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The Daughter of Anderson Crow eBook

George Barr McCutcheon
This eBook from the Gutenberg Project consists of approximately 231 pages of information about The Daughter of Anderson Crow.

“First rate, thanks; how’s yourself?  Readin’ the reward notice?  Lemme tell you something.  There’s goin’ to be somethin’ happen tarnation soon that will astonish them fellers ef—­” but here Anderson pulled up with a jerk, realising that he was on the point of betraying a great secret.  Afraid to trust himself in continued conversation, he abruptly said:  “Good afternoon,” and started off down the street, his ears tingling.

“Queer old chap, isn’t he?” observed Jackie, and immediately forgot him as they strolled onward.

That evening Tinkletown swarmed with strangers.  The weather was fine, and scores of the summer dwellers in the hills across the river came over to see the performance, as the advance agent had predicted.  Bluff Top Hotel sent a large delegation of people seeking the variety of life.  There were automobiles, traps, victorias, hay-racks, and “sundowns” standing all along the street in the vicinity of Hapgood’s Grove.  It was to be, in the expansive language of the press agent, “a cultured audience made up of the elite of the community.”

Late in the afternoon, a paralysing thought struck in upon the marshal’s brain.  It occurred to him that this band of robbers might also be engaged to carry off Rosalie Gray.  After all, it might be the great dominant reason for their descent upon the community.  Covered with a perspiration that was not caused by heat, he accosted Wicker Bonner, the minute that gentleman arrived in town.  Rosalie went, of course, to the Crow home for a short visit with the family.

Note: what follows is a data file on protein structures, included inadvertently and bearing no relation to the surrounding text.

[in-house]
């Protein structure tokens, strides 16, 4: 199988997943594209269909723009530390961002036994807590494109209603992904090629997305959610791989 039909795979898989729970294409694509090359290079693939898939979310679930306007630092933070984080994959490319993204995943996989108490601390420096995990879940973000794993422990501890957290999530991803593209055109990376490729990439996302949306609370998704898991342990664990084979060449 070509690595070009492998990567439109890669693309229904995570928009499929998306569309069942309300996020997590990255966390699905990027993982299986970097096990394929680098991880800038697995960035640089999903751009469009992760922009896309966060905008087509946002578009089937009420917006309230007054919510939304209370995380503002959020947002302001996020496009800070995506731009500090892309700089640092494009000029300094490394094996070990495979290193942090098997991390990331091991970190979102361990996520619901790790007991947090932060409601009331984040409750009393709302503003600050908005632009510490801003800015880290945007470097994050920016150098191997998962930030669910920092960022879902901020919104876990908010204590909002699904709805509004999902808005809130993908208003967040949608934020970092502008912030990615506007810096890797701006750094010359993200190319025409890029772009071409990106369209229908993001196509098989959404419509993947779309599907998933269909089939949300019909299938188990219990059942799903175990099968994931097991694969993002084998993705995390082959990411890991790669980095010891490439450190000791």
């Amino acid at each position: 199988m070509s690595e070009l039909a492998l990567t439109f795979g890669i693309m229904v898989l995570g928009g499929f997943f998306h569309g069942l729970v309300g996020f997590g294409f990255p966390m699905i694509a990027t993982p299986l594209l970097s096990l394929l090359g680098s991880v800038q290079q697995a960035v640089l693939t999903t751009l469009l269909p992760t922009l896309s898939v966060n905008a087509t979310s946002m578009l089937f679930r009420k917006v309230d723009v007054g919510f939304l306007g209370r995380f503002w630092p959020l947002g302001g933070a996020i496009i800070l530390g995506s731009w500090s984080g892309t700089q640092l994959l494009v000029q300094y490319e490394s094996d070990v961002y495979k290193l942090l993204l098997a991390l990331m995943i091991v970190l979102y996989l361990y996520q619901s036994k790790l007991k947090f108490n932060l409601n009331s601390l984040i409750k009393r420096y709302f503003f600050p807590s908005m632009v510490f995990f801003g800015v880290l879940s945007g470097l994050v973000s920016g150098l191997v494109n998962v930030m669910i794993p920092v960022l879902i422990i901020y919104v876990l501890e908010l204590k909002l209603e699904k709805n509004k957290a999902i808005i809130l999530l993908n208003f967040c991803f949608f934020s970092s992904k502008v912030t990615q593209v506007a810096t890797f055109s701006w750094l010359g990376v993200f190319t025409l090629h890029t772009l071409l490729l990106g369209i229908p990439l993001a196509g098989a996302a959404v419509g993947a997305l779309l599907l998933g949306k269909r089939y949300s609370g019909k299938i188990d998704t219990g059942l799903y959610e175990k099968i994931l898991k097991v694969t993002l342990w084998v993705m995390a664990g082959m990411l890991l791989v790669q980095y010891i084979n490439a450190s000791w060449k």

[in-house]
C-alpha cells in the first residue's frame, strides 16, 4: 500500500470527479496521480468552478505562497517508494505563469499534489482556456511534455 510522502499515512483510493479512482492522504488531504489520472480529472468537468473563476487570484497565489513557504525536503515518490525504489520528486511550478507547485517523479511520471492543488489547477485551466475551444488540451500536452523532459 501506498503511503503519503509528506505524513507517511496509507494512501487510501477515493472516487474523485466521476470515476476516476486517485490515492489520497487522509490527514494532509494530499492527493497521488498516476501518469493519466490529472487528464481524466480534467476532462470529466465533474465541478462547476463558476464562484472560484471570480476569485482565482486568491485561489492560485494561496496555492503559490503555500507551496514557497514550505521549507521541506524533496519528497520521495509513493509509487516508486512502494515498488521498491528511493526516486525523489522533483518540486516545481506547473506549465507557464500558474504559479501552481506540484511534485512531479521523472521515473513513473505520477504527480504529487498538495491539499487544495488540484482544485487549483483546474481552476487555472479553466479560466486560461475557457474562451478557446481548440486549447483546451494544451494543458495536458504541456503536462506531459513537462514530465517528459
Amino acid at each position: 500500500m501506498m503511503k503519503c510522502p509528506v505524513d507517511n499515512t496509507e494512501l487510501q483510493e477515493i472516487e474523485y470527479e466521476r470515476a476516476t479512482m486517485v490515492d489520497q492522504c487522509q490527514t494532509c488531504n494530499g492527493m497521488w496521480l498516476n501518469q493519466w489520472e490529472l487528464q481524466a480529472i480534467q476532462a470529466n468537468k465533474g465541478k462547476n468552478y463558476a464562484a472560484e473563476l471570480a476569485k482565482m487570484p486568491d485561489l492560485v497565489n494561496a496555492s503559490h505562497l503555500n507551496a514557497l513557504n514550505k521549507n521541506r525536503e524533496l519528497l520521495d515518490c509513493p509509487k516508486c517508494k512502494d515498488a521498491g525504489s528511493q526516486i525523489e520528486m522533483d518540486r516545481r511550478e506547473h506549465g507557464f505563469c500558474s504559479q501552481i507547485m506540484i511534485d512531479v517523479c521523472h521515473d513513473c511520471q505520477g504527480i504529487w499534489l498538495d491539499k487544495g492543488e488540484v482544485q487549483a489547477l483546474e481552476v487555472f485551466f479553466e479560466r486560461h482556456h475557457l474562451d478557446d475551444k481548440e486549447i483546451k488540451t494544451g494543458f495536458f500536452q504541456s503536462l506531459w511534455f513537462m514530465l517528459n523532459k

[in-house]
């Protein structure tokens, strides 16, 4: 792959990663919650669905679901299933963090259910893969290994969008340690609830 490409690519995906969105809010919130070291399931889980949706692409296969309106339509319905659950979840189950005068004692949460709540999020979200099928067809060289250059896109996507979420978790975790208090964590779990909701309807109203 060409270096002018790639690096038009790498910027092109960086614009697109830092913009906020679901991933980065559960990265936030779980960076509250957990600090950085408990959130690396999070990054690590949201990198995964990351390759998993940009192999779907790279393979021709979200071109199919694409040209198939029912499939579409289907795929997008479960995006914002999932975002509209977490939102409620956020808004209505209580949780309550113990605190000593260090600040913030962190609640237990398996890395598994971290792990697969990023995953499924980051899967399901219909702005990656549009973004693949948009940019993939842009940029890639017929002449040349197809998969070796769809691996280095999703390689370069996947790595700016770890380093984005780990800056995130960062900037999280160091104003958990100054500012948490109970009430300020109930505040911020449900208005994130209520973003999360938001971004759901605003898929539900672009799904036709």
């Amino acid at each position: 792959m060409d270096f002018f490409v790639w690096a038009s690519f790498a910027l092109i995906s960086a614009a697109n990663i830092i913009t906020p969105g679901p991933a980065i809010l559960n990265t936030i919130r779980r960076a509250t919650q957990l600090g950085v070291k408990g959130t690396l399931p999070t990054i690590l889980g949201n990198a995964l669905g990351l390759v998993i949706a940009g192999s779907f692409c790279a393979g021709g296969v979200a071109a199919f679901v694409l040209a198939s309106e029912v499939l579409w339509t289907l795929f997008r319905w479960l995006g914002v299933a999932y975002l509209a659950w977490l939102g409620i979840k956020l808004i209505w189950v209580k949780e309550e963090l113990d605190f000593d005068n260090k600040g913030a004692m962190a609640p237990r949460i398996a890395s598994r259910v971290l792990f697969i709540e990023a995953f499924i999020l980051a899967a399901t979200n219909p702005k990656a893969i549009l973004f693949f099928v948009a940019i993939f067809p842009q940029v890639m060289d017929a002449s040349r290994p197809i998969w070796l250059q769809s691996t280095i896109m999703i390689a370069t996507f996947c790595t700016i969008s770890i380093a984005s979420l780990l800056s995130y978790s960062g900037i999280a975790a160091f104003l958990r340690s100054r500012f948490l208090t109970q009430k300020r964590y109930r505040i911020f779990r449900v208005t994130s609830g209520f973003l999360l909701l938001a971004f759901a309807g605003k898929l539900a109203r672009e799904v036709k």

“Say, Wick, I want you to do me a favour,” said Anderson eagerly, taking the young man aside.  “I cain’t tell you all about it, ’cause I’m bound by a deathless oath.  But, listen, I’m afraid somethin’s goin’ to happen to-night.  There’s a lot o’ strangers here, an’ I’m nervous about Rosalie.  Somebody might try to steal her in the excitement.  Now I want you to take good keer of her.  Don’t let ‘er out o’ your sight, an’ don’t let anybody git ’er away from you.  I’ll keep my eye on her, too.  Promise me.”

“Certainly, Mr. Crow.  I’ll look out for her.  That’s what I hope to do all the rest of—­’

“Somethin’s liable to happen,” Mr. Crow broke in, and then quietly slipped away.

Bonner laughed easily at the old man’s fears and set them down as a part of his whimsical nature.  Later, he saw the old man near the entrance as the party passed inside the inclosure.  The Bonner party occupied prominent seats in front, reserved by the marshal.  There were ten in the group, a half-dozen young Boston people completing the house party.

The side walls of a pavilion inclosed the most beautiful section of the grove.  In one end were the seats, rapidly filling with people.  At the opposite end, upon Mother Earth’s green carpet, was the stage, lighted dimly by means of subdued spot lights and a few auxiliary stars on high.  There was no scenery save that provided by Nature herself.  An orchestra of violins broke through the constant hum of eager voices.

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